But I also recall really enjoying this story. Certainly, that can easily change as it goes on - I haven't actually re-read it in years, and when I did, I read it in close to one sitting rather than doled out over time in individual chapters, but nothing in this first part immediately dissuaded me of my recollections. It's big, fun space opera (which I generally enjoy), Paul Smith's art certainly isn't as on as it was during his earlier Uncanny run (I blame Milgrom, of course) but it's still very sharp and enjoyable, and both he and Simonson do an admirable bit of quick and dirty world building in the closing pages of this issue. There's more to come regarding all the new characters and their society that are thrown at us (with Simonson splitting up the main characters amongst each of the various factions to serve as vehicles for such), but we're given an immediate impression of the major players and their conflict, and it's enough to hook me, even now. But we'll have to see if it can continue to hold up as the story progresses.

Next Issue
Next week, Daredevil #269, Excalibur #11 and Wolverine #10. 

26 comments:

  1. If this series was a few issues shorter, and had a better inker than Milgrom, it might have been remembered as a better story. I guess they wanted it to end on #50...

    Man, Weezie wasn't satisfied with throwing Maddie under the bus, now she wants the bus to back up and run over her a few more times...

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  2. I think we now need a new section: "Maddie was a jerk! A jerk!" (TM & copyright jean grey).

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  3. This thing dragged on for eight issues? I remember it as four, tops.

    Also, does Marvel's insistense on spelling kidnaped with only one P make anyone else irrationally angry?

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  4. I wonder if this, the Cross Time Caper, and the Asgard storyline in New Mutants were all created as contrivances to keep the teams away from the X-Men, for as long as possible? It seems like weird timing for it (since the X-Men are about to cease to exist very shortly) but it doesn't seem like it could a coincidence that all of the non X-Men X-Teams are being taken off-world for extended periods.

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  5. Yeah, Scott, you truly loved Maddie- that's why you waited months to report her missing.
    @Anonymous- there's a huge debate about how to spell kidnapped/kidnapped.

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  6. Ben: I wonder if this, the Cross Time Caper, and the Asgard storyline in New Mutants were all created as contrivances to keep the teams away from the X-Men, for as long as possible?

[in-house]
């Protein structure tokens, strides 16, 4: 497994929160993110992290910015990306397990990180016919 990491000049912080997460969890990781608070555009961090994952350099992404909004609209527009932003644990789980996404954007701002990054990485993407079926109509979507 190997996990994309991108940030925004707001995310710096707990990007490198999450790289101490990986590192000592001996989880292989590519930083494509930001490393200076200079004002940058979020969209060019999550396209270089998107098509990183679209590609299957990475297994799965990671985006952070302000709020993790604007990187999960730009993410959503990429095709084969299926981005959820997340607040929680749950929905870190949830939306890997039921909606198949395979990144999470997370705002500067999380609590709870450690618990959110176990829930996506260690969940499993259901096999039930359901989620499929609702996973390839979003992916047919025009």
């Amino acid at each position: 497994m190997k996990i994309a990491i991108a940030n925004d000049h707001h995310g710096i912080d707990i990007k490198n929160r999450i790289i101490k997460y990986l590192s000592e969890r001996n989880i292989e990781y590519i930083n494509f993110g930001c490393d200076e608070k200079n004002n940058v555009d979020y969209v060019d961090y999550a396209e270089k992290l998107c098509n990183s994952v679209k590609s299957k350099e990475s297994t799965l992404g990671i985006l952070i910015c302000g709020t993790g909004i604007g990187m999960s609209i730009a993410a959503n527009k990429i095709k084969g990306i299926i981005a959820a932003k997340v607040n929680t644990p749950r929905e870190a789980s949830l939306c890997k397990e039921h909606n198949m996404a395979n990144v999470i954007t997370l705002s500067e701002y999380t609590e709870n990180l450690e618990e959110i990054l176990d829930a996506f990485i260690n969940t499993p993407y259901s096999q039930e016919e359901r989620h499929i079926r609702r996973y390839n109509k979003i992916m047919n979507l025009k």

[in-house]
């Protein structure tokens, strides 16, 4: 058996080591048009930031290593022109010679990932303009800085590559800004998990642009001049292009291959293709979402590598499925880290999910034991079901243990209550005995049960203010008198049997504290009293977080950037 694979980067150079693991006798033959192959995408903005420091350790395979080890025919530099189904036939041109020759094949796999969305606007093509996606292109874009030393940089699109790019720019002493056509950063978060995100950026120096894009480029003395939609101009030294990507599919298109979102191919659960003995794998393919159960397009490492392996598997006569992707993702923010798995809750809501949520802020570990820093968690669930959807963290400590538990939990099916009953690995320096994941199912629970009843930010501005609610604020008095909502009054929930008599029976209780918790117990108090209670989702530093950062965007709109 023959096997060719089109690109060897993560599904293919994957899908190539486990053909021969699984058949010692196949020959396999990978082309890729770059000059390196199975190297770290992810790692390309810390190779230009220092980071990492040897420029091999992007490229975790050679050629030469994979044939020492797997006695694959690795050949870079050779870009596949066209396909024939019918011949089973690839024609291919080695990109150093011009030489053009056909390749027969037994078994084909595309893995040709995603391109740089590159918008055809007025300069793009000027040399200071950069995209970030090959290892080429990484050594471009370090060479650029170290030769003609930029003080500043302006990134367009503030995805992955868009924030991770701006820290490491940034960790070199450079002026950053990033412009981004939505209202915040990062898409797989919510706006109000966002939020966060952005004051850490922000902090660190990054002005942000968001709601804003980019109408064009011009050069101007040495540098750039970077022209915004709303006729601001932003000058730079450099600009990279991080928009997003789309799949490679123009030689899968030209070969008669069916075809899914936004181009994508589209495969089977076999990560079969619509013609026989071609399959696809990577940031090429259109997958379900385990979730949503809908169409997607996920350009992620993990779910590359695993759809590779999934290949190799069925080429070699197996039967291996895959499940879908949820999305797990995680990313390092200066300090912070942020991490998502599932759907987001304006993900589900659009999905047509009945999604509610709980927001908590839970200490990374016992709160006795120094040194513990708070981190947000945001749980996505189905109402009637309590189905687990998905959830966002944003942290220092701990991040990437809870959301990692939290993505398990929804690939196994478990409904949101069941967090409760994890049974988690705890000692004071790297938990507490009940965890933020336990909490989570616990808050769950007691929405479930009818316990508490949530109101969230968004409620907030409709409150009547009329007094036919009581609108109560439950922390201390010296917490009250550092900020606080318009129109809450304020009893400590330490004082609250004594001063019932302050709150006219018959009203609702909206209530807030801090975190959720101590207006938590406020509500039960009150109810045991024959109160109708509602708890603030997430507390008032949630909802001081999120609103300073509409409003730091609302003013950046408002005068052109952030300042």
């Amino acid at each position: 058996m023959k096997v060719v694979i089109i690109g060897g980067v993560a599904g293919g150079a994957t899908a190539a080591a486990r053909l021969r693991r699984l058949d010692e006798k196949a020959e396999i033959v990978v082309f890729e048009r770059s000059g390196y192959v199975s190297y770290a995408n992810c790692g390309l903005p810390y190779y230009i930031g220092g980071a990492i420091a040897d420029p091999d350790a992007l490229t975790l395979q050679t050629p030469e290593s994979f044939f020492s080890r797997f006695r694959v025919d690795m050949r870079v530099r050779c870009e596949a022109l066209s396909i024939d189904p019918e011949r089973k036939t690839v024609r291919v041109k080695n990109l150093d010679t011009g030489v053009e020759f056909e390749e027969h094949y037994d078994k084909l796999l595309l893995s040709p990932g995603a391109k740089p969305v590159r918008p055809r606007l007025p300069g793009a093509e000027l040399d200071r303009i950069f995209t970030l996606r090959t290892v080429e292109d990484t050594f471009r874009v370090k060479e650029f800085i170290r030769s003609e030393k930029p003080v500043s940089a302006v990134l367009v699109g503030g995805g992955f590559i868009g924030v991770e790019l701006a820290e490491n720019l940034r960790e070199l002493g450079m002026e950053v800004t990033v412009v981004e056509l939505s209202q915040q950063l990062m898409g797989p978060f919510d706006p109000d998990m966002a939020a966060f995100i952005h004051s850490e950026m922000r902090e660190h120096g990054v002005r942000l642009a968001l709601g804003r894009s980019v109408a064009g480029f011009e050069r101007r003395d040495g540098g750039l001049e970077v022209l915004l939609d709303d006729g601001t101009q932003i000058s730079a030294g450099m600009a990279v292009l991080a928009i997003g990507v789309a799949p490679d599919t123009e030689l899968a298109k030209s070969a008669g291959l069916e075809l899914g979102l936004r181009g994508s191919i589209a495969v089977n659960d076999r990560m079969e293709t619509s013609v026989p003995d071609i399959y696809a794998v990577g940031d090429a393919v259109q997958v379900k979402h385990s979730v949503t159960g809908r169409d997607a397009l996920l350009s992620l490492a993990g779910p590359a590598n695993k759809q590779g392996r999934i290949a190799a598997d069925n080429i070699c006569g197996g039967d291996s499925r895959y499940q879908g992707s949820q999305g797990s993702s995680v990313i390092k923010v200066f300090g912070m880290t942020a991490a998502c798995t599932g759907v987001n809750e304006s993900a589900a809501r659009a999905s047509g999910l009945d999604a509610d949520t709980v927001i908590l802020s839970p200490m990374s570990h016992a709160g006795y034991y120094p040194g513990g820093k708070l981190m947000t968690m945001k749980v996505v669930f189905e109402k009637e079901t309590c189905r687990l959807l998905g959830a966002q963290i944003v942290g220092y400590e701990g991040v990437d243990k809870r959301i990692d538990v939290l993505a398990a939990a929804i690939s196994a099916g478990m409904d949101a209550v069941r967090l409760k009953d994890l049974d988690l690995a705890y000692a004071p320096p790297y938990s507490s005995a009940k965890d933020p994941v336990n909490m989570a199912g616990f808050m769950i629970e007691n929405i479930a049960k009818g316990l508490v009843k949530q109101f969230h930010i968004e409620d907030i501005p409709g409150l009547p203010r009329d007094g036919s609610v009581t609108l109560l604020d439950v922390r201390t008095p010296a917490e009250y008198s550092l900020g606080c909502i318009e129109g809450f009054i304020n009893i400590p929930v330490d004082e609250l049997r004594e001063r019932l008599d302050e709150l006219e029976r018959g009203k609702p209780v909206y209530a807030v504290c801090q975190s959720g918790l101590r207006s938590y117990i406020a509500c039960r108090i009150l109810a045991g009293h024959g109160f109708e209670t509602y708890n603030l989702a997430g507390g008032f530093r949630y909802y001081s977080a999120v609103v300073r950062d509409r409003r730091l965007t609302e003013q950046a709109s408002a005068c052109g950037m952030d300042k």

At least it's chuckleworthy that both the covers of the New Mutants and the X-Factor has the contrivator reaching his/her hand towards the team to take them away.

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  7. Also, does Marvel's insistense on spelling kidnaped with only one P make anyone else irrationally angry?

    OH MY GOD YES.

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  8. "Kidnapped" is such a conservative spelling. It's how Superman would spell it. Marvel are the rebels, spelling stuff with only one P. Aw yeah. That's why I so worshiped them as a child.

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  9. You omited appreciating that Superman is a newspaperman and thus knows how shit is writen correctly.

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  10. Smith & Milgrom is for the most part not a favorable pairing.

    // as the Celestial slowly begins to land on the planet //

    I did like how that progressed on the right-hand vertical panels of the last several pages.

    English is quirky, sure, but "Kidnaped" is just wrong unless you're making some kind of play on words with kidnapping and the nape of someone's neck; short vowels (with "a" and/or "o" particularly) nearly always get the ending consonants doubled up in the "-ed" and "-ing" and "-er" forms. I don't recall ever hearing of a debate about this, although I did just check the dictionary and to my surprise the single-"p" usages are indeed given as alternate spellings.

    Anyway.

    Celestial's Presence is my new band name. Look for our album Of the Looming Variety next year.

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  11. @Teemu: // You omited appreciating that Superman is a newspaperman and thus knows how shit is writen correctly. //

    I'm with you 100%... except it's "omitted".

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  12. "'Kidnaped' is just plain wrong, although I just looked it up and it isn't wrong."


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  13. Also, Teemu misspelled "omitted" as a joke, playing off my misspelling of "worshiped" and he continued the gag with "writen" later in his same post.

    Now the joke is ruinned!

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  14. Uuh I hate when that hapens!

    the Rejects, who are basically alien Morlocks, led by an unnamed woman with one eye

    Like our Earthly Morlocks then. Also, "Goddamn Paul, why did you have to draw so many of them! I ain't gonna come up with names for all of them, I ain't! For any of them!"

    Beast is with the Rejects, Beast is befriended by a one-eyed woman

    Yay regular-hue Beast of Earth-616! Boo Dark Beast of AoA variety!

    the Chosen reproduce via science

    Nice I guess if you get do the choosing yourself, less so if it's the Genoshans.

    a massive Celestial appears